Hematology and Oncology Flashcards Preview

ACPNP Review > Hematology and Oncology > Flashcards

Flashcards in Hematology and Oncology Deck (23):


Hemoglobin concentration too low to deliver adequate oxygen to meet demands. Hgb concentration < 2 standard deviations below the mean for age, gender, and race.

Causes: Many!
- Acute: Viral illness, oncologic diagnosis, inflammation.

S/S: Common in young children. Pallor, tachycardia, fatigue, lethargy, shortness of breath.

Dx: CBC, Reticulocyte count, Ferritin, Fe, TIBC, FEP, Hemoglobin electrophoresis, Peripheral smear, Additional screens for hemolytic anemia.

Tx: Treatment is based on underlying cause. Extremely low hgb with significant side effects requires transfusion.


Thalassemia - Alpha



Immune Thrombocytopenia Purpura

Idiopathic low platelet count.
- Cause is unknown, but may be immune. May occur as a result of disease such as oncologic or infection.
- Platelet count < 50, 000 or < 10, 000
- Acute or chronic.

Dx: CBC, may need bone marrow smear.

Tx: Based on acute or chronic presentation. If no bleeding, usually no treatment. If moderate bleeding, IVIG or anti-D or platelet infusion, especially associated with another acute illness.



Decreased neutrophils with normal hemoglobin and platelet count, May be associated with viral or oncologic illness.


Tx: G-CSF, or if chronic, no treatment.



Low hgb, platelets, and WBC.



WBC higher than normal, often associated with leukemia, infection, or significant inflammation.



Sickle Cell Anemia

Deoxygenated hemoglobin S polymerizes and distorts the shape of the red blood cells. Sickled blood cells are more prone to hemolysis. Vaso-occlusive pain crisis and intrapulmonary thrombosis are two clinical manifestations. Acute crises and infection occur with pain.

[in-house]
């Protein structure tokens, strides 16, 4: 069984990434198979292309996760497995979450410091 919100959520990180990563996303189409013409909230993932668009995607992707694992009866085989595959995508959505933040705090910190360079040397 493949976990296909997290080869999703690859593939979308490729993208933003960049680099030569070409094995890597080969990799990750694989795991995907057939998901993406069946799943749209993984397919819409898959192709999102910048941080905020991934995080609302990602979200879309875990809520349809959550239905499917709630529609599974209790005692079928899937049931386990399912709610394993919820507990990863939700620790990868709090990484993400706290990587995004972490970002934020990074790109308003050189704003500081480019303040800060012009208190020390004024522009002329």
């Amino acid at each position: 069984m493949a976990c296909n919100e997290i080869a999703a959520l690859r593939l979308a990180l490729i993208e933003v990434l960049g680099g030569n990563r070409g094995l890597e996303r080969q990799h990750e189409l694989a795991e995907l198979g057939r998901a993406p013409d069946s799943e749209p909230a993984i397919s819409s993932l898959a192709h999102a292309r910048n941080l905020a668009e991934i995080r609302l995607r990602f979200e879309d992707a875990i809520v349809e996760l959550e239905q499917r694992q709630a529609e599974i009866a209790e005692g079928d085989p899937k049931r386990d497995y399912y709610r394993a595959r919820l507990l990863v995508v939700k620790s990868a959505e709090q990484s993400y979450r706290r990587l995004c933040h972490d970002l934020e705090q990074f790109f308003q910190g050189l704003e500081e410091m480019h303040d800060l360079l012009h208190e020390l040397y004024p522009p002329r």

Dx: Hemoglobin electrophoresis.
- Can identify hemoglobin S and hemoglobin A SSD on newborn screen.
- Splenomegaly is a common feature early in life.

Complications: Jaundice, cholestasis, pallor, fatigue, chronic pain, decreased exercise tolerance, cardiomegaly, stroke, aplastic, hypoplastic, hyperhemolytic crisis. Acute splenic sequestration, Chest Syndrome, Stroke, Acute Vascular Compromise.

Serious S/S: Fever, unusual fatigue, lethargy, pallor, acute splenic enlargement, shortness of breath, hypoxia, protracted vomiting, sudden loss of speech, weakness in an arm or leg.

Tx: Prophylaxis is usually with PCN.



Ischemic or hemorrhagic. Dysfunction of brain activity due to interruption of blood flow in brain.
- Ischemic strokes occur with cardiac disease, hematologic disorders (SSD), primary vasculitis, lipid abnormalities, metabolic abnormalities, dehydration, shock.
- Hemorrhagic strokes occur with vascular malformation, cavernous malformation, aneurysm, brain tumor, thrombocytopenia or other hematologic problems, coagulopathies, spontaneous dissection.

PE: Neurologic evaluation, skin assessment, abdominal exam, cardiac evaluation, rash or petechiae.

S/S: Acute neurologic symptoms, headache, confusion and lethargy.

Dx: History, neurologic exam, head CT or MRI/MRA, labs (CBC, coags, LFTs, CMP, ESR).
- Acute and chronic monitoring.

Tx: Focused on underlying cause, anticoagulation therapy may or may not be warranted.
- Evaluation of CBC, maintain low hgb/hct, exchange transfusion, urea


Disseminated Intravascular Coagulation

Acquired, life-threatening complication resulting from a variety of disease processes including sepsis, trauma, malignancy, vascular irregularities, liver failure and pregnancy. Results when excessive fibrinogen and platelets are deposited in the microvascular system.

S/S: Diffuse bleeding and thrombosis with coagulation abnormalities by laboratory analysis.

Tx: Treat underlying condition, blood products, vit K.


Hemolytic Uremic Syndrome

Bacterial verotoxins cause damage to microvessels in circulation, resulting in inflammation and thrombosis leading to decrease in glomerular filtration rate, hematuria, proteinuria, and oliguria.
- HUS is MOST common cause of renal failure.
- Typical causative factor is E. coli 0157

S/S: Incubation period 3-5 days, abdominal pain, nonbloody diarrhea, fever, then progresses to bloody diarrhea. Other symptoms are pallor, fever, weakness, petechiae, hematuria, and hematemesis.

Dx: Based on clinical findings and labs - electrolytes with increased BUN and creatinine. Stool culture positive for E. coli 0157.